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Getting past the 'coding random crap' stage?

category: general [glöplog]
I'm not sure what I exactly want to ask, or what I even want to accomplish with this thread, but I'm a bit bored so here it goes anyway...

I'm wondering how you move from being able to display several decent looking but totally unrelated effects or scenes on your screen, to a coherent demo? When it comes to this sort of thing it's almost as if I have no inspiration at all. Since I cannot model or draw I have to rely on procedurally generating interesting geometry. Admittedly, I'm still in this phase where I try all the cliche things like torus knots, metaballs and tunnels :D... these might be not too useful on their own anyway so maybe that's part of the problem too. But I know that even if I'm able to create a single scene that's very nice and without all the cliched stuff, I'd have no idea how to take it from there.

Of course I could easily entertain myself a little longer with implementing shadow maps and more post-processing effects, but if this code ends up rotting on my harddisk I don't really see the point. I'd like to create one demo that's fairly decent at least before improving the tech so I make a better looking one.

Has anyone else struggled with this?
added on the 2009-05-27 12:52:33 by spinor spinor
only for about 13 years...
added on the 2009-05-27 12:53:37 by Navis Navis
Navis, I just felt like noting: When you started your struggle I was 5 - 6 years old.
And now, this made me feel like shit :).
added on the 2009-05-27 12:56:12 by decipher decipher
Navis: despite your struggling you seem to be getting things done pretty well! hehe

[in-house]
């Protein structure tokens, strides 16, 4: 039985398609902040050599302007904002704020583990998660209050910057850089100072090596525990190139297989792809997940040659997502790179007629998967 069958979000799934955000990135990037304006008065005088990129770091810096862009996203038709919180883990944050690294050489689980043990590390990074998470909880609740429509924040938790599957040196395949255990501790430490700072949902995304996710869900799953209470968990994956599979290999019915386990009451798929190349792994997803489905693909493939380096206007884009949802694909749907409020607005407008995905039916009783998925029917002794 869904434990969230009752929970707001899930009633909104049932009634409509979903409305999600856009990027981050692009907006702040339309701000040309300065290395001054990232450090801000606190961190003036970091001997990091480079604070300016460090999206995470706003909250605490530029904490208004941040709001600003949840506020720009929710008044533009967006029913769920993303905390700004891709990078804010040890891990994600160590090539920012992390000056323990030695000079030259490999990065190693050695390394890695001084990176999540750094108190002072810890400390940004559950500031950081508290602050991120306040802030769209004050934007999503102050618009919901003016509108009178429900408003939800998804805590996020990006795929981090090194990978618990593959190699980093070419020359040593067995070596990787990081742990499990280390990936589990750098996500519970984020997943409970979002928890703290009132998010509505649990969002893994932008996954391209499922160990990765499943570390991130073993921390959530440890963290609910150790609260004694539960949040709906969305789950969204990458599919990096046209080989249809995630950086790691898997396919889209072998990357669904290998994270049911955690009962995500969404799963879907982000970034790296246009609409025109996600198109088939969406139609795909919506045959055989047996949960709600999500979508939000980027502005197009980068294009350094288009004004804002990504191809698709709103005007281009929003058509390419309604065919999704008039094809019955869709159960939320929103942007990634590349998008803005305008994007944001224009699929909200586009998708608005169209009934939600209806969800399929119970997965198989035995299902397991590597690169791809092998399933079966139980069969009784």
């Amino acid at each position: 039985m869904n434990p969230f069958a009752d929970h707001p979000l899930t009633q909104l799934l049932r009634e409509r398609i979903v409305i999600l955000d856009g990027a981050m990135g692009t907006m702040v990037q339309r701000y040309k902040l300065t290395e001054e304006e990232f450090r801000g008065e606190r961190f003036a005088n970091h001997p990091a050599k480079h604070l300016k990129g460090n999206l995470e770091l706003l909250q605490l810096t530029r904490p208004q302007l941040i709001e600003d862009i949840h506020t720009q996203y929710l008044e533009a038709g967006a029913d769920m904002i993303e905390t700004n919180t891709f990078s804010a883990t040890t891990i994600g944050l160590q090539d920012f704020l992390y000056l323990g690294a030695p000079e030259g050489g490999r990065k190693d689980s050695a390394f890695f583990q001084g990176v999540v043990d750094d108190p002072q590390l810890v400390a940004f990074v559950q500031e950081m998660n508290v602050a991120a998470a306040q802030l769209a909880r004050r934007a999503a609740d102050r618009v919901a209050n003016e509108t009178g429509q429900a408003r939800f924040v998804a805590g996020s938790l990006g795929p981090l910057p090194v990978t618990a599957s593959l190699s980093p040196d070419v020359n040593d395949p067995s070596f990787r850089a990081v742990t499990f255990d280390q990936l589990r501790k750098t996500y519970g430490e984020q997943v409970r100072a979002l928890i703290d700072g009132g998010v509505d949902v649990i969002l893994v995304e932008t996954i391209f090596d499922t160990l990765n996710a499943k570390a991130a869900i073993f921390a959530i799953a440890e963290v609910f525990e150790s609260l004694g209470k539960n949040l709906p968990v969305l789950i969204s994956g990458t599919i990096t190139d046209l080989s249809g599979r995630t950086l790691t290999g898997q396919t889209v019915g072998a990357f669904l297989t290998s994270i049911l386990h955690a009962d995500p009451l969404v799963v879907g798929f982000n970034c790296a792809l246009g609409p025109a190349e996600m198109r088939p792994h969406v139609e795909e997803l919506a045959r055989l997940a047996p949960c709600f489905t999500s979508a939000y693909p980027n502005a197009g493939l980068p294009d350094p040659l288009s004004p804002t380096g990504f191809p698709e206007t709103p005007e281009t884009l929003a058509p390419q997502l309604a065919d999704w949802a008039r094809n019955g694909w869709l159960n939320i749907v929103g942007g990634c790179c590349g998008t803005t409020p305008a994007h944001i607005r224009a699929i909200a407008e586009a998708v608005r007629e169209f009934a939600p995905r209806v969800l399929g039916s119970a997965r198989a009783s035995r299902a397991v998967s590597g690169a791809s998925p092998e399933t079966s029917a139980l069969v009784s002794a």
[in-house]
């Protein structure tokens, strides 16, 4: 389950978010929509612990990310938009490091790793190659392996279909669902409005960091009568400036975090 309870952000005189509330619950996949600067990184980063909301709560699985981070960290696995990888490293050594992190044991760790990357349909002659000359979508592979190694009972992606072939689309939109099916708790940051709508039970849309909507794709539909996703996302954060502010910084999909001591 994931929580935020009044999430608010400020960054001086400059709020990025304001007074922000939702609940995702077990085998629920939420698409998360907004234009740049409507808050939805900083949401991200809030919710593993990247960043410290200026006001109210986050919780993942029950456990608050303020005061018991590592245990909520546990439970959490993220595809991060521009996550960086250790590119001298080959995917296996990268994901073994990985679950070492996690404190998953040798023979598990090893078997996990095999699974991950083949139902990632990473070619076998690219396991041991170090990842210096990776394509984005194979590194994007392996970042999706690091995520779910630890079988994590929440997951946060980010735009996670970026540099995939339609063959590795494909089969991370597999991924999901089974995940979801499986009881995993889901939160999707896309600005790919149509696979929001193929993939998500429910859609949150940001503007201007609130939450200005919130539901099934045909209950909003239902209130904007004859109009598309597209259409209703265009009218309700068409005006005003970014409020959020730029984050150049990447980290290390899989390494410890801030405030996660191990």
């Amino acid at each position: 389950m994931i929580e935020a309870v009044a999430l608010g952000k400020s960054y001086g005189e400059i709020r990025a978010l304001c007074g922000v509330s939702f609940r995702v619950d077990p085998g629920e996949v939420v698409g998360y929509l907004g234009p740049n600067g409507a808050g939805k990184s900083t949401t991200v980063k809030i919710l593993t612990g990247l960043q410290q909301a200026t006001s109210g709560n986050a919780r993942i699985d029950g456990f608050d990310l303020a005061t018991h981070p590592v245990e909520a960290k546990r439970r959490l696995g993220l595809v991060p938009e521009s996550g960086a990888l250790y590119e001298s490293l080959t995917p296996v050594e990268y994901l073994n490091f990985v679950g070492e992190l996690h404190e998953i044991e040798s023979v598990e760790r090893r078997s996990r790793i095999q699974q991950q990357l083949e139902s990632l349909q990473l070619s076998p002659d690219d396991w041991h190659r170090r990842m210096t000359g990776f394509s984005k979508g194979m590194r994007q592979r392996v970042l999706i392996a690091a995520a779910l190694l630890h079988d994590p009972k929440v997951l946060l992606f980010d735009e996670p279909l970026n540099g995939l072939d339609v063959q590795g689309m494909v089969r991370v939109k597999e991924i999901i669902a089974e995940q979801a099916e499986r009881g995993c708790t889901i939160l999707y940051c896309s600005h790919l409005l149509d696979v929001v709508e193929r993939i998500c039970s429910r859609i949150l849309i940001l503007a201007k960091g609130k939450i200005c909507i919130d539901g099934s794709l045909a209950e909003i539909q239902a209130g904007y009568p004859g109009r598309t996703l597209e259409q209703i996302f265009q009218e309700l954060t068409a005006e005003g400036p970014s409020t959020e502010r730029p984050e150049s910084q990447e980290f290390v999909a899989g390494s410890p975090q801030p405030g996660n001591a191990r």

added on the 2009-05-27 13:03:23 by spinor spinor
spinor: that's where talent (as in, demomaking-related talent) is, and that's what usually makes a difference in demos.

At least, today, where the actual coding (except for intros) doesn't really impress anymore
added on the 2009-05-27 13:09:07 by Jcl Jcl
This damn talent! I really want to believe there is also at least some skill involved that can be cultivated if you put in the effort.
added on the 2009-05-27 13:14:13 by spinor spinor
Join a group with a graphician-designer, he will have good ideas that you don't even know how to code :)
PulkoMandy: yeah, if possible I suppose that's the best route to take. Actually, one of my friends is a very good designer, but I cannot convince him to do demos as he feels he cannot model (he only does 2D work) even though he is pretty good at it. But other than him, I don't know any graphicians and/or designers...
added on the 2009-05-27 13:19:03 by spinor spinor
Demo can be good even without any 3d models.
added on the 2009-05-27 13:22:41 by pommak pommak
code a tool, so that you don't have to recompile when you need to change colors/textures. that makes it much faster to get somewhat decent graphics.
added on the 2009-05-27 13:22:41 by neoneye neoneye
Maybe patience and insistence. And then you've finished your first demo which is a collection of effects (it doesn't need to be the best at first). Then you repeat the process for 10-20 times till you starting getting bored and prefer coding the effects than connecting them in a so called demo. LOL. Or you suddenly start to like it. I don't know. It's hard to be motivated.

Maybe a team (if you ever find a good one with the same enthousiasm as yours, if your activities can be synchronized). I don't know if building a good demo framework with some functions helpful for scripting parts and transitions and loading images/objects and other trivial stuff. I haven't created a scripting engine yet, always did the flow of the parts/transitions by hand, always the ugliest code of my demos, and after every release I promised to myself to make a scripting engine or some functions to make this process easy or elegant. Some other people told me it's not necessary in demos. I don't know..
added on the 2009-05-27 13:23:04 by Optimus Optimus
Then, by all means, do stuff in 2D! Almost no one does that anymore, so you have a chance to be unique.
added on the 2009-05-27 13:27:28 by trc_wm trc_wm